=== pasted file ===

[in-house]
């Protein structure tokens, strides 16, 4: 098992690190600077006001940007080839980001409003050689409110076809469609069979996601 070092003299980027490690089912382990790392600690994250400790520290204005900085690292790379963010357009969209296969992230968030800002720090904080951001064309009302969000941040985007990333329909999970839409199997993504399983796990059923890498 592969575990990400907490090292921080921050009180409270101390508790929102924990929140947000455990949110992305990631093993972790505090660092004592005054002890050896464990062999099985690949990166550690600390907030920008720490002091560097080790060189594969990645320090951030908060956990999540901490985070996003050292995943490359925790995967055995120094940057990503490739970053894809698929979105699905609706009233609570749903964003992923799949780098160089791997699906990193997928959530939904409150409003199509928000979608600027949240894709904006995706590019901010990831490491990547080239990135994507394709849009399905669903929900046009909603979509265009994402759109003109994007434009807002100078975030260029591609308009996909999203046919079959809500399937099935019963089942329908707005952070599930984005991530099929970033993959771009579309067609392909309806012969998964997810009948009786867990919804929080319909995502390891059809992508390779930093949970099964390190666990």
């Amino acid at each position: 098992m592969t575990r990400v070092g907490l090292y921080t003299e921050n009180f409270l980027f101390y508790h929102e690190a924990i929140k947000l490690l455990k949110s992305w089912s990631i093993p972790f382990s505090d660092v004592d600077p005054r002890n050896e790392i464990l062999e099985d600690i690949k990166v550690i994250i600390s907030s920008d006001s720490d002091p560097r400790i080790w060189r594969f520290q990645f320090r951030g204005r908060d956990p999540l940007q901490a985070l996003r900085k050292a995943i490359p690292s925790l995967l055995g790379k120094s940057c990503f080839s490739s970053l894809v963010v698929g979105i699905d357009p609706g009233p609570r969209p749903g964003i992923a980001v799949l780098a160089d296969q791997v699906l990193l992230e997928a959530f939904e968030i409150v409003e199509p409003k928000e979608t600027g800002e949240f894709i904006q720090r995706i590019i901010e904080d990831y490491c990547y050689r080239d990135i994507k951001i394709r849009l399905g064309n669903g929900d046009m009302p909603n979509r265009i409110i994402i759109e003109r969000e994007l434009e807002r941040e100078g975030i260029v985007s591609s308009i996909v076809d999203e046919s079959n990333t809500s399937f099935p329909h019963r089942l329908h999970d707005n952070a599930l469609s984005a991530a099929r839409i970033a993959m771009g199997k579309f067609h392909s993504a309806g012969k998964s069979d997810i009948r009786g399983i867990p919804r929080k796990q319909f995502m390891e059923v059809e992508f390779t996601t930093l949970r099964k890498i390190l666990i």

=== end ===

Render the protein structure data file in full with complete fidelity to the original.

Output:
[in-house]
């Protein structure tokens, strides 16, 4: 098992690190600077006001940007080839980001409003050689409110076809469609069979996601 070092003299980027490690089912382990790392600690994250400790520290204005900085690292790379963010357009969209296969992230968030800002720090904080951001064309009302969000941040985007990333329909999970839409199997993504399983796990059923890498 592969575990990400907490090292921080921050009180409270101390508790929102924990929140947000455990949110992305990631093993972790505090660092004592005054002890050896464990062999099985690949990166550690600390907030920008720490002091560097080790060189594969990645320090951030908060956990999540901490985070996003050292995943490359925790995967055995120094940057990503490739970053894809698929979105699905609706009233609570749903964003992923799949780098160089791997699906990193997928959530939904409150409003199509928000979608600027949240894709904006995706590019901010990831490491990547080239990135994507394709849009399905669903929900046009909603979509265009994402759109003109994007434009807002100078975030260029591609308009996909999203046919079959809500399937099935019963089942329908707005952070599930984005991530099929970033993959771009579309067609392909309806012969998964997810009948009786867990919804929080319909995502390891059809992508390779930093949970099964390190666990």
């Amino acid at each position: 098992m592969t575990r990400v070092g907490l090292y921080t003299e921050n009180f409270l980027f101390y508790h929102e690190a924990i929140k947000l490690l455990k949110s992305w089912s990631i093993p972790f382990s505090d660092v004592d600077p005054r002890n050896e790392i464990l062999e099985d600690i690949k990166v550690i994250i600390s907030s920008d006001s720490d002091p560097r400790i080790w060189r594969f520290q990645f320090r951030g204005r908060d956990p999540l940007q901490a985070l996003r900085k050292a995943i490359p690292s925790l995967l055995g790379k120094s940057c990503f080839s490739s970053l894809v963010v698929g979105i699905d357009p609706g009233p609570r969209p749903g964003i992923a980001v799949l780098a160089d296969q791997v699906l990193l992230e997928a959530f939904e968030i409150v409003e199509p409003k928000e979608t600027g800002e949240f894709i904006q720090r995706i590019i901010e904080d990831y490491c990547y050689r080239d990135i994507k951001i394709r849009l399905g064309n669903g929900d046009m009302p909603n979509r265009i409110i994402i759109e003109r969000e994007l434009e807002r941040e100078g975030i260029v985007s591609s308009i996909v076809d999203e046919s079959n990333t809500s399937f099935p329909h019963r089942l329908h999970d707005n952070a599930l469609s984005a991530a099929r839409i970033a993959m771009g199997k579309f067609h392909s993504a309806g012969k998964s069979d997810i009948r009786g399983i867990p919804r929080k796990q319909f995502m390891e059923v059809e992508f390779t996601t930093l949970r099964k890498i390190l666990i």